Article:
Spinal Instability

When disks and joints wear, they don’t do as good a job supporting the spine. As a result, vertebrae move more than they should. In some cases a bone slides forward, causing a condition called spondylolisthesis. Symptoms often come and go suddenly, sometimes shifting from one side of the body to the other, and can include a feeling of weakness in the legs with prolonged standing or walking.

Source: Consumer Report

Chiropractors Not Magicians When It Comes to Chronic Back Pain

Amy Norton wrote . . . . . .

Chiropractors can help ease some cases of low back pain, though their treatments may be no better than taking an over-the-counter pain reliever, a new analysis finds.

The review of 26 clinical trials found that manipulating the spine can bring “modest” relief to people with acute low back pain — pain that has lasted no more than six weeks.

Chiropractors perform spinal manipulation, as do some doctors, physical therapists and other health professionals. Most insurers, Medicare and Medicaid pay for some chiropractic services, according to the American Chiropractic Association.

But spinal manipulation is no magic bullet, the researchers behind the new study said. The benefits appear similar to those of nonsteroidal anti-inflammatory drugs (NSAIDs) such as ibuprofen and naproxen.

It seems that when it comes to low back pain, no one has found a quick fix.

That didn’t stop the American College of Physicians (ACP) from releasing new guidelines earlier this year on managing low back pain.

The guidelines advise non-drug options first — including tactics such as heat wraps, acupuncture, massage, exercise and spinal manipulation.

But while they are recommended, none of those options seems hugely effective. An ACP evidence review found each to have a “small” to “moderate” benefit.

Instead, time may be the best healer, the researchers said.

“Most acute back pain goes away on its own in a few days to weeks,” said review author Dr. Paul Shekelle, chief of general internal medicine at the VA Greater Los Angeles Healthcare System.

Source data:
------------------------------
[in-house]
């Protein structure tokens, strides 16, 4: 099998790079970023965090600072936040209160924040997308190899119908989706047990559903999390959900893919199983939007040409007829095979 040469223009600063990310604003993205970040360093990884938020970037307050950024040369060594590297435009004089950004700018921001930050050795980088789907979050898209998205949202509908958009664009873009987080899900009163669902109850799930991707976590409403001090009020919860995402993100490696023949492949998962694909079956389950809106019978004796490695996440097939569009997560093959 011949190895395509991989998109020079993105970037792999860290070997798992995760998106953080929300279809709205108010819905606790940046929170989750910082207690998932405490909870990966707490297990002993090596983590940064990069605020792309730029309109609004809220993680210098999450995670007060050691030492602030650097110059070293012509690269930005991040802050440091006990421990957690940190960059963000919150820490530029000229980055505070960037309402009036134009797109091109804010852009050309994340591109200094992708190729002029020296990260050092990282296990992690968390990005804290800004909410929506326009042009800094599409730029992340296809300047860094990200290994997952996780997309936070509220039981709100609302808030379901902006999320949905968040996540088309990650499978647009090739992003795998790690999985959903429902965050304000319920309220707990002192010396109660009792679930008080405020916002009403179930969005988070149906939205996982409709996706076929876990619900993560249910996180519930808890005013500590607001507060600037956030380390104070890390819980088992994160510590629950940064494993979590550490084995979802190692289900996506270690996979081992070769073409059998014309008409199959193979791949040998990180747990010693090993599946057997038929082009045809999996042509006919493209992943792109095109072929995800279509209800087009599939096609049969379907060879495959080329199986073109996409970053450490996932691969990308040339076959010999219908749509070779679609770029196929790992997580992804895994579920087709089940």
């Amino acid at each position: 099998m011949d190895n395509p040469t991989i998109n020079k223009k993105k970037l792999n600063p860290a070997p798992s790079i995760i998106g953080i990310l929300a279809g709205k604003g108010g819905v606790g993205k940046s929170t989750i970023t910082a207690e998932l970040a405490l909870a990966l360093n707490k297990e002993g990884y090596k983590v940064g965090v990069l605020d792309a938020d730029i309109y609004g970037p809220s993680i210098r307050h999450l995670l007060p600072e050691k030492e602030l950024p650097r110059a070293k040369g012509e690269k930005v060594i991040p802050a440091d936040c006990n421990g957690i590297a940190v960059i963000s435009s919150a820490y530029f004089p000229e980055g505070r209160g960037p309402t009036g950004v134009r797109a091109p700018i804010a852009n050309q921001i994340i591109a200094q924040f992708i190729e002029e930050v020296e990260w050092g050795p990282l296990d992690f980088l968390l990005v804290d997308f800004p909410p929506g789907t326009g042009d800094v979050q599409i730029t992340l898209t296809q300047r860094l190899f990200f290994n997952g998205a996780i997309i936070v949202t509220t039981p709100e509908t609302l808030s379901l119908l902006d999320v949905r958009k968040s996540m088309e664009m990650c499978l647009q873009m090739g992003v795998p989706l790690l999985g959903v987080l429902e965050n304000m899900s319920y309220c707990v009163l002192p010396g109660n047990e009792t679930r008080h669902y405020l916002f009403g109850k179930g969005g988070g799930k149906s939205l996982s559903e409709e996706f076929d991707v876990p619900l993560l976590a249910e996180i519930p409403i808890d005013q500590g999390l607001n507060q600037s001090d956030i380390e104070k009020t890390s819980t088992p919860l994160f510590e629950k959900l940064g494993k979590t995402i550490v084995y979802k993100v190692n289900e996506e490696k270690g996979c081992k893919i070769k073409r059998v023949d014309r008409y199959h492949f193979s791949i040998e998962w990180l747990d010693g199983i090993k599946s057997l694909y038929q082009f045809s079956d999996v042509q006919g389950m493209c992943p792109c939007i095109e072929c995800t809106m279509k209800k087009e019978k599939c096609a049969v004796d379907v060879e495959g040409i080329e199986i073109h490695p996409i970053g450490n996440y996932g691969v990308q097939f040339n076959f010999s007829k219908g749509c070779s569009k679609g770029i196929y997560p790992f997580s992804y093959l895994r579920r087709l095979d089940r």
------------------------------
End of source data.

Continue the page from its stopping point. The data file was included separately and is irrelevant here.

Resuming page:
“Most treatments — whether they be NSAIDs or muscle relaxants or spinal manipulation therapy — have, on average, small effects,” Shekelle said.

“Some patients have much larger effects,” he pointed out. “But, on average, there is no magic bullet for back pain.”

One thing that does seem important, Shekelle said, is that people remain active when they have acute back pain. That seems to speed the recovery process.

Back pain is one of the most common health complaints among Americans. It affects around 80 percent of the population at some point, according to the U.S. National Institutes of Health. Usually, the lower back is the problem area.

In some cases, people suffer pain caused by compression of a nerve — from a herniated spinal disc, for instance. Sciatica, where pain radiates down the leg, is a common example.

But most often, according to Shekelle, people have what’s called “nonspecific” back pain, where there’s no clear cause.

His team analyzed trials that tested spinal manipulation in patients with acute back pain — not sciatica or chronic pain (longer than 12 weeks).

Out of 26 trials, the researchers found that 15 reported “moderate-quality” evidence that spinal manipulation brought patients modest pain relief over six weeks. In 12 trials, patients saw some improvements in their daily functioning, on average.

The therapy did appear to be relatively safe. Around half of patients said they developed minor side effects such as headaches or a temporary increase in pain or muscle stiffness.

The review was published in the Journal of the American Medical Association.

According to Shekelle, many studies in the review compared spinal manipulation against tactics that were not expected to be effective, such as giving patients an educational booklet.

Another issue, he said, was that spinal manipulation was often combined with another therapy, including exercise. That makes it harder to know how effective the spinal manipulation was on its own.

“And then, of course, there are all the things a patient may be doing for their back pain that aren’t part of the trial,” Shekelle said, “like using heat, or getting home massage, or who knows what else.”

The good news is, most people with acute back pain “will almost certainly improve with time,” said Dr. Richard Deyo, a professor at Oregon Health and Science University in Portland.

“It’s perfectly reasonable for people to self-treat, with things like heat wraps,” said Deyo, who wrote an editorial that was published with the study.

For people with more severe pain, the choice of therapy often comes down to what’s practical and affordable, according to Deyo.

Why does spinal manipulation help some people with low back pain? “We don’t know,” Deyo said, “but there are theories.”

The therapy might, for instance, ease muscle tension, reposition spinal disc material, or stimulate large nerves in a way that disrupts pain signals.

“Or maybe,” Deyo said, “it’s partly the hands-on nature, and ongoing relationship with the provider.”

Source: HealthDay